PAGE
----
It is said that music makes the people come together and for Daniel Bustamante, this is one of the reasons he founded Chicano Festival, a cultural gathering featuring live entertainment that takes place every October—including tonight through this Saturday—at Miller Outdoor Theatre.
During the 70s, Bustamante was appointed chair of the United Farm Workers committee in Houston. His job included organizing, bringing in volunteers to aid in the Chicano movement as well as support for UFW. Bustamante adds that one of the biggest challenges he saw was how to get people to come together.
“The barriers that I had seen growing up, the racial barriers in South Texas and the barriers here in Houston, led me to start using culture as a vehicle to communicate to communities about themselves, so they can learn who they were,” Bustamante says.
It was their venue to register voters as well as speak about the issues and to organize. Thus, Bustamante began to use music as a means to attract people to the parks.
One local artist Bustamante got to know was Lydia Mendoza, a Tejano music legend who is considered “The First Lady of Tejano.” Bustamante said Mendoza would tell him and his friends that although she was just an artist, she was willing to help however she could. Thus, Bustamante and his friends would organize gatherings around the singer, as well as other local musicians. It was a tool to reach out to the community, especially during a time in Houston where police brutality was an issue in the 1970s.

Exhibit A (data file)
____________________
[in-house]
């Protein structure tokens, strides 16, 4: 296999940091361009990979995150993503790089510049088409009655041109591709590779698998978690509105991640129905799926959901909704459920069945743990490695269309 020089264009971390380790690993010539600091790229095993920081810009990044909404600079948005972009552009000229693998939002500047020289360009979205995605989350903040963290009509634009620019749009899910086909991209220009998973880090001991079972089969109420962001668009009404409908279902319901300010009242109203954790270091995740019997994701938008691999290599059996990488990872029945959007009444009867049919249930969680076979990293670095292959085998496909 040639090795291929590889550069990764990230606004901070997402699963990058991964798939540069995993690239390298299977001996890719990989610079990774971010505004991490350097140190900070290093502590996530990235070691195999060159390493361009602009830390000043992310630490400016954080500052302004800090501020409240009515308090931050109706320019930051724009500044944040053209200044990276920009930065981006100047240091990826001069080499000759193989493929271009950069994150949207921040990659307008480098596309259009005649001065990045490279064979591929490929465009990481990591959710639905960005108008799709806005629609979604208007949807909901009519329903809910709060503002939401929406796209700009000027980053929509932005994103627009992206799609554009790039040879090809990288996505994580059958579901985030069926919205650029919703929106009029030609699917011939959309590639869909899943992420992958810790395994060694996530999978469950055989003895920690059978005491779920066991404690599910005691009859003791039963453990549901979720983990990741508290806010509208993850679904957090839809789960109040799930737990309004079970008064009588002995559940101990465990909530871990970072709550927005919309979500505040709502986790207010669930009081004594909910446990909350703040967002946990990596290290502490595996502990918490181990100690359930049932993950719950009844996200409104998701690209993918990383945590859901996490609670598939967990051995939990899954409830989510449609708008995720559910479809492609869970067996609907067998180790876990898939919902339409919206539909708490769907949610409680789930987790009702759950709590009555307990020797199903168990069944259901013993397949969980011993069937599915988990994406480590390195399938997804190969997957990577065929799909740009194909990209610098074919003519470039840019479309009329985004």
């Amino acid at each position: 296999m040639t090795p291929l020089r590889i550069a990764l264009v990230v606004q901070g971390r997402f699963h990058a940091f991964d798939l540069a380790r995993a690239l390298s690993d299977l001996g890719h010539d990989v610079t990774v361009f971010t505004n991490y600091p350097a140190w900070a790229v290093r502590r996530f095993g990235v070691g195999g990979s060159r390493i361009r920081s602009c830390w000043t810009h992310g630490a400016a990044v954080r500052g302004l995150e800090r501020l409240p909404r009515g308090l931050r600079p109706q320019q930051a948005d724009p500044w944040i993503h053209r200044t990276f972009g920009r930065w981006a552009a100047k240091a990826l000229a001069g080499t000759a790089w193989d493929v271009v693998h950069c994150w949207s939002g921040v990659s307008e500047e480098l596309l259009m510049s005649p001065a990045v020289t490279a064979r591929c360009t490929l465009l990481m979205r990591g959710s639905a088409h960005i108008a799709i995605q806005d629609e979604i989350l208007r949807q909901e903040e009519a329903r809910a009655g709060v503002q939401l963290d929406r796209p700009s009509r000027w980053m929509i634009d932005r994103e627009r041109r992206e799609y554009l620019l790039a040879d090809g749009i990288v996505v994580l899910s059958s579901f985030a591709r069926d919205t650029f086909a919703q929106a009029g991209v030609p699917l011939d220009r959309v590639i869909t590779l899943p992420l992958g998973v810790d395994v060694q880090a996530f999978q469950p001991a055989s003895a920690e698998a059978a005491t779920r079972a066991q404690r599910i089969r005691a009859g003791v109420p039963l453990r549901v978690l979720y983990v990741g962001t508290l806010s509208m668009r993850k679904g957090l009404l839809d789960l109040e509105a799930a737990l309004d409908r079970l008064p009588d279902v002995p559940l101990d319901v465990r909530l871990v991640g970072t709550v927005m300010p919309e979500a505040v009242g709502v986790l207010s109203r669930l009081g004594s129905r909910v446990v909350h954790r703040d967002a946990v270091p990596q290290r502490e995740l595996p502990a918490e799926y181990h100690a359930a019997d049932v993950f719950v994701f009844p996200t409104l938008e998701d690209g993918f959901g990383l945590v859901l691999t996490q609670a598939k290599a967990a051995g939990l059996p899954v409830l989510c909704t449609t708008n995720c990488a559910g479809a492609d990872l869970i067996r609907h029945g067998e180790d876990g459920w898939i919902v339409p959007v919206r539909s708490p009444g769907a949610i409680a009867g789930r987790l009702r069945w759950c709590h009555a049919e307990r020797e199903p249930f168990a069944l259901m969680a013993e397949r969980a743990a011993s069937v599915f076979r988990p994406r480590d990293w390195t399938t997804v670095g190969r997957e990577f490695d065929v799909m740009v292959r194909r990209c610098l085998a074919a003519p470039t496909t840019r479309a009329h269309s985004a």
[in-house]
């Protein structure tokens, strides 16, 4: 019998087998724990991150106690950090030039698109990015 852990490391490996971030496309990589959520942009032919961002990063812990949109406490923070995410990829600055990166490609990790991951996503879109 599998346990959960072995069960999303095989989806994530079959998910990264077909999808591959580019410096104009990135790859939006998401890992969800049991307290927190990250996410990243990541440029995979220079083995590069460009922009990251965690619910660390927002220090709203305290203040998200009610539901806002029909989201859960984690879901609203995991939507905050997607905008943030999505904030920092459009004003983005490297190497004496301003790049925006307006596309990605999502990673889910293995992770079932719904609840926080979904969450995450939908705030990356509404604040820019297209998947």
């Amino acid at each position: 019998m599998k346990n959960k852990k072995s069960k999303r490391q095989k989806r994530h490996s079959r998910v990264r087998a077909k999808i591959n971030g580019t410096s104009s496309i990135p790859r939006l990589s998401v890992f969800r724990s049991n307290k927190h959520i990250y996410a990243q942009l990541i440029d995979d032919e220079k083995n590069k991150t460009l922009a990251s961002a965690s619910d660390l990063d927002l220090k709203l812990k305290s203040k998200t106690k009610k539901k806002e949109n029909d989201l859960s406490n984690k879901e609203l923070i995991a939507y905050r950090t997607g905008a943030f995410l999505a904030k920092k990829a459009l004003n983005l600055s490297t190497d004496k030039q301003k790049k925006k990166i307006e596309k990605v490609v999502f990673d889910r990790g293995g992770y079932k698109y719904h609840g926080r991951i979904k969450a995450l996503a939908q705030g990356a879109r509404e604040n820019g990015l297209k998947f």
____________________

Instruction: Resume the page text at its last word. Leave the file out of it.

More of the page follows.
“We started using cultura (culture),” Bustamante notes. “We were already using teatro (theater), and teatro was a vehicle to educate communities, and (it’s) a very powerful vehicle. And music was the same tool that the united farmworkers used to entertain farmworkers, but to also empower them with the words.”
It was not until the second year of the festival, in 1981, when the date was moved to October. Coincidentally, the date falls in the middle of Hispanic Heritage Month. Originally observed for just a week, President Ronal Reagan expanded the observation from one week to 30 days, beginning on September 15 and ending on October 15.
During the 30 days, many Latin countries celebrated their independence, including Costa Rica, El Salvador, Guatemala and Mexico, to name a few. However Bustamante, who attended law school and chose to serve as a civil rights activist for the United Farm Workers, says it was more than just music; it was the culture, literature and art.
For Bobby Martinez of the Hometown Boys, whose band will perform tonight, it will be their second year participating in the festival.
“It’s always full of people, so we were honored to be asked to perform (at the festival),” Martinez said. “We get involved in benefits and if we need to talk to people, we’ll talk to people.”
He adds that the diversity of crowd are not only there to enjoy the music, but for the kids to find out about Tejano music, since there is no longer a Tejano radio station on the airwaves.
“These days, the younger kids aren’t paying attention to Tejano music, so this festival right here helps a lot,” Martinez adds. “The festival is there to entertain the people, to educate the people, with our culture, (and) our music.”
The band is currently nominated for five Tejano Music Awards, including Album of the Year and Entertainer of the Year. Other Tejano artists who have been involved were the late Laura Canales and the late Selena Quintanilla, who performed at the festival when she was still a child.
For Martinez and the band, it’s also about passing on the music to the next generation.
“We want to let the people know that Tejano music isn’t dead, it’s still around,” Martinez says. “We don’t want it to die. We want the kids to grow up knowing what Tejano music is. “
Festival Chicano. Oct 1–Oct 3., 7p.m., Free. Miller Outdoor Theater, 6000 Hermann Park Dr. facebook.com/festivalchicano